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Become An Electrical Systems Designer

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Working As An Electrical Systems Designer

  • Interacting With Computers
  • Getting Information
  • Making Decisions and Solving Problems
  • Analyzing Data or Information
  • Communicating with Supervisors, Peers, or Subordinates
  • Mostly Sitting

  • $93,010

    Average Salary

What Does An Electrical Systems Designer Do At Pratt & Miller Engineering & Fabrication, Inc.

* Typical responsibilities include, but are not limited to, the following items:
* Vehicle Electrical Design
* Wiring harness and cable modeling, routing and integration in CAD
* Wire harness design for manufacturing and assembly
* Connector modeling and library creation
* Support generation of wiring schematics
* Electrical component mounting solution design
* Electrical subsystem and wiring harness BOM generation and maintenance
* Creation of wiring harness designs using lengths off existing platforms
* Define wire harness retention points
* Evaluate routing to avoid pinch and crush points
* Help establish electrical system design rules
* Product and Platform Design
* Hydraulic and cooling system routing and integration in CAD
* Hose and fitting selection based on system flow and pressure
* System and component detail design using parametric solids CAD modeling
* Design of component mounting solutions
* Testing and manufacturing fixture design
* Project Support
* Work with design and electrical engineers as well as manufacturing technicians to improve performance and manufacturability of components and systems
* Support programs from concept, design, testing and validation into low volume production

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How To Become An Electrical Systems Designer

Electrical and electronics engineers must have a bachelor’s degree. Employers also value practical experience, so participation in cooperative engineering programs, in which students earn academic credit for structured work experience. Having a Professional Engineer (PE) license may improve an engineer’s chances of finding employment.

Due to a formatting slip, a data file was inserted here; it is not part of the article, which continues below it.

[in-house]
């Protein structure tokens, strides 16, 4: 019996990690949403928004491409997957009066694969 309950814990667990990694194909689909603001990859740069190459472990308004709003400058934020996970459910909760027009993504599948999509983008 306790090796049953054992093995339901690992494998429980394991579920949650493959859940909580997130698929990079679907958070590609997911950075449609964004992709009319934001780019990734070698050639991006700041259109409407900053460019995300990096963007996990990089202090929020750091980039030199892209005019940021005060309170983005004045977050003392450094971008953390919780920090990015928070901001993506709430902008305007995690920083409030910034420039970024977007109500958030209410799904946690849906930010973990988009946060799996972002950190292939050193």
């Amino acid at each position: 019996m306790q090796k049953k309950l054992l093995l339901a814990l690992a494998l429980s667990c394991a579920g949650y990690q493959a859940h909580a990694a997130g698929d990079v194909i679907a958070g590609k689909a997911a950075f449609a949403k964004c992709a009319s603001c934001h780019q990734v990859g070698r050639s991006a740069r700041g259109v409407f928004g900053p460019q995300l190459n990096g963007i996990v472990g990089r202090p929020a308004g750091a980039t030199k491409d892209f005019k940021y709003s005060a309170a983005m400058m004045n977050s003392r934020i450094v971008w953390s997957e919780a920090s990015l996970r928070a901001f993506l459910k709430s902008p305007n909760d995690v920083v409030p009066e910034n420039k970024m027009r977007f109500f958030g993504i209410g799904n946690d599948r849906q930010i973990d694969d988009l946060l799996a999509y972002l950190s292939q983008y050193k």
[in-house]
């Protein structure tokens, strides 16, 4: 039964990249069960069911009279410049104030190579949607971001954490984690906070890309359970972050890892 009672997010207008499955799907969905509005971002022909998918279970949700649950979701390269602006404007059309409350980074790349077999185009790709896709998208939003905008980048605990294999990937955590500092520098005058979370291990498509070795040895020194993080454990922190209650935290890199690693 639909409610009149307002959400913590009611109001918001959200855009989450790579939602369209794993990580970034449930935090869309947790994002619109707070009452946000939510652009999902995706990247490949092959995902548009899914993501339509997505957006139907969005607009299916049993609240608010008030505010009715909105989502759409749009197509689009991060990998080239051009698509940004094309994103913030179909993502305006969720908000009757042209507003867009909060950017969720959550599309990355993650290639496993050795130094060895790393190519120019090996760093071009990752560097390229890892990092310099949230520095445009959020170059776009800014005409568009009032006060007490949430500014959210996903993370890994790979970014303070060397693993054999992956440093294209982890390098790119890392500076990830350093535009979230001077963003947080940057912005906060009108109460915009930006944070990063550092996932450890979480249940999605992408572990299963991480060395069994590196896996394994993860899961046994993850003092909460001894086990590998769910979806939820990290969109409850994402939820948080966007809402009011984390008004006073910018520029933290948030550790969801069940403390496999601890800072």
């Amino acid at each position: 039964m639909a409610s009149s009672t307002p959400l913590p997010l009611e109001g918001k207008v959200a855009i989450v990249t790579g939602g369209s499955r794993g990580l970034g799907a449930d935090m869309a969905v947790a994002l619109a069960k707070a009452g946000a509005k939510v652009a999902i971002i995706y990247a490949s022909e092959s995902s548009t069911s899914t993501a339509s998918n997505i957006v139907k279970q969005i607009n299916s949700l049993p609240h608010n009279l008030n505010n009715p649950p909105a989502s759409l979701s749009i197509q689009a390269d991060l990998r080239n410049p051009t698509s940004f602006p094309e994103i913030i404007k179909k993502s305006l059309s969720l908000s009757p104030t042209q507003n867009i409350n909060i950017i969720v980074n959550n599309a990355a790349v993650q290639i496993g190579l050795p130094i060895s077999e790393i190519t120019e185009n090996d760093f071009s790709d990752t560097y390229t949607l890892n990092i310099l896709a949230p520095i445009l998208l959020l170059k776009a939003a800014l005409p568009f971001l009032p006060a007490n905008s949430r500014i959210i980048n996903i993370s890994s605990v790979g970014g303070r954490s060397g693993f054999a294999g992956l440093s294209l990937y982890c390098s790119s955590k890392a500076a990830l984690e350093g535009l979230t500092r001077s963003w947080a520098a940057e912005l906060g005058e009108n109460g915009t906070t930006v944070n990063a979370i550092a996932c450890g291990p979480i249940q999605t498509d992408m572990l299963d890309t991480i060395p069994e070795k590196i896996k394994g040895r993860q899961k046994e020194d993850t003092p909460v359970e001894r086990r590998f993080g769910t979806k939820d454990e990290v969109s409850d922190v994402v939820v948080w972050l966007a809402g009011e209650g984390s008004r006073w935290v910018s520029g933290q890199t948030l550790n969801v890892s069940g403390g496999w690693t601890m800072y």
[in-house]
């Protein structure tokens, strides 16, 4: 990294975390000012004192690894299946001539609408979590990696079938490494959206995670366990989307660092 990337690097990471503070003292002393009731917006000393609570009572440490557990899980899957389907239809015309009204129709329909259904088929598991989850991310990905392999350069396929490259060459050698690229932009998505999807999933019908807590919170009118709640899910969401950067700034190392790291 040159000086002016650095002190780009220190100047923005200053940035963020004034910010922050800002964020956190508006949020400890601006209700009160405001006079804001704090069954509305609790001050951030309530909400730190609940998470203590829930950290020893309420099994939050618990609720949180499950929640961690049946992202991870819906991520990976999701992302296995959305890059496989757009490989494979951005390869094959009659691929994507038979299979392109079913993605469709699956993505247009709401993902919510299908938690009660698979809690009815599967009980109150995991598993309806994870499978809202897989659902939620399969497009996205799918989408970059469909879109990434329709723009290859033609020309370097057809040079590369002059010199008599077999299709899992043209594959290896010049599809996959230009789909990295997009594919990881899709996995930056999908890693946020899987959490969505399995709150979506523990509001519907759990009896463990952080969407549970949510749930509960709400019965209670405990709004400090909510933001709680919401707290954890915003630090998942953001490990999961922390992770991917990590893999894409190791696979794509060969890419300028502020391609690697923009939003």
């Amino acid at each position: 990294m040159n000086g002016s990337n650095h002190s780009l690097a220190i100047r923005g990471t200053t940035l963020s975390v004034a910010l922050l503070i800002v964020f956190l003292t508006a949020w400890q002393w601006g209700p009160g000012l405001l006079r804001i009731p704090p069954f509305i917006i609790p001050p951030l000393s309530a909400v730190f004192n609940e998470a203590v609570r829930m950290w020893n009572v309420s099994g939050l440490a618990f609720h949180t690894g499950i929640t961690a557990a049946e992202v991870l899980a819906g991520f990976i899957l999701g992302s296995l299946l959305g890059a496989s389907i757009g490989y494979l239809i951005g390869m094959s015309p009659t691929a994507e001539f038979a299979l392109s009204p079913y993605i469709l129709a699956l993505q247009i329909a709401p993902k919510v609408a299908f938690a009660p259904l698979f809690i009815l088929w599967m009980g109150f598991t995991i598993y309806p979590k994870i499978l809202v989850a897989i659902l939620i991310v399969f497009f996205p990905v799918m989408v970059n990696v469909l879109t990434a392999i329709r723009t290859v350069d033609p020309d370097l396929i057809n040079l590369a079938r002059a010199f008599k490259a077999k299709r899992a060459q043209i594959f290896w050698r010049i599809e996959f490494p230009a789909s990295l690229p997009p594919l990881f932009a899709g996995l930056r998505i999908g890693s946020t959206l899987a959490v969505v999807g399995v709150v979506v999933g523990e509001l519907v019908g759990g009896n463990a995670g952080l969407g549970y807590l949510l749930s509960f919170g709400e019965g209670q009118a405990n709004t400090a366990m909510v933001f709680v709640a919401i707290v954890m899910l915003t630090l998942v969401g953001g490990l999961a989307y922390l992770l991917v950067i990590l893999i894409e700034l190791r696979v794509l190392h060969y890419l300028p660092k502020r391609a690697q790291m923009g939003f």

Education

High school students interested in studying electrical or electronics engineering benefit from taking courses in physics and mathematics, including algebra, trigonometry, and calculus. Courses in drafting are also helpful, because electrical and electronics engineers often are required to prepare technical drawings.

In order to enter the occupation, prospective electrical and electronics engineers need a bachelor’s degree in electrical engineering, electronics engineering, or electrical engineering technology. Programs include classroom, laboratory, and field studies. Courses include digital systems design, differential equations, and electrical circuit theory. Programs in electrical engineering, electronics engineering, or electrical engineering technology should be accredited by ABET.

Some colleges and universities offer cooperative programs in which students gain practical experience while completing their education. Cooperative programs combine classroom study with practical work. Internships provide similar experience and are growing in number.

At some universities, students can enroll in a 5-year program that leads to both a bachelor’s degree and a master’s degree. A graduate degree allows an engineer to work as an instructor at some universities, or in research and development.

Important Qualities

Concentration. Electrical and electronics engineers design and develop complex electrical systems and electronic components and products. They must be able to keep track of multiple design elements and technical characteristics when performing these tasks.

Initiative. Electrical and electronics engineers must be able to apply their knowledge to new tasks in every project they undertake. In addition, they must engage in continuing education to keep up with changes in technology.